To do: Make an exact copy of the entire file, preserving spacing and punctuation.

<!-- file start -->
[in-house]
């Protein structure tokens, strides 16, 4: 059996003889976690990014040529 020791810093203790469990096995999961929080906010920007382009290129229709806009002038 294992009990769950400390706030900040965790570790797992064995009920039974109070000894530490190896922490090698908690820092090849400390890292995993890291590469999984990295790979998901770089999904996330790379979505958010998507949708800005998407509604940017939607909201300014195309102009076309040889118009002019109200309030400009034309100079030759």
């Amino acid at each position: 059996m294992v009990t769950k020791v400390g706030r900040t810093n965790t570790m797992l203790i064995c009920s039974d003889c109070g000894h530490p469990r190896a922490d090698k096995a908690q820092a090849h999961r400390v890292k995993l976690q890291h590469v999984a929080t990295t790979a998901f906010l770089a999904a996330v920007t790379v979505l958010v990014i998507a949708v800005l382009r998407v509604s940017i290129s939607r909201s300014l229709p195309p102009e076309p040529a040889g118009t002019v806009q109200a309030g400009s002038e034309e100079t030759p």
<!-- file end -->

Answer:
[in-house]
């Protein structure tokens, strides 16, 4: 059996003889976690990014040529 020791810093203790469990096995999961929080906010920007382009290129229709806009002038 294992009990769950400390706030900040965790570790797992064995009920039974109070000894530490190896922490090698908690820092090849400390890292995993890291590469999984990295790979998901770089999904996330790379979505958010998507949708800005998407509604940017939607909201300014195309102009076309040889118009002019109200309030400009034309100079030759």
């Amino acid at each position: 059996m294992v009990t769950k020791v400390g706030r900040t810093n965790t570790m797992l203790i064995c009920s039974d003889c109070g000894h530490p469990r190896a922490d090698k096995a908690q820092a090849h999961r400390v890292k995993l976690q890291h590469v999984a929080t990295t790979a998901f906010l770089a999904a996330v920007t790379v979505l958010v990014i998507a949708v800005l382009r998407v509604s940017i290129s939607r909201s300014l229709p195309p102009e076309p040529a040889g118009t002019v806009q109200a309030g400009s002038e034309e100079t030759p």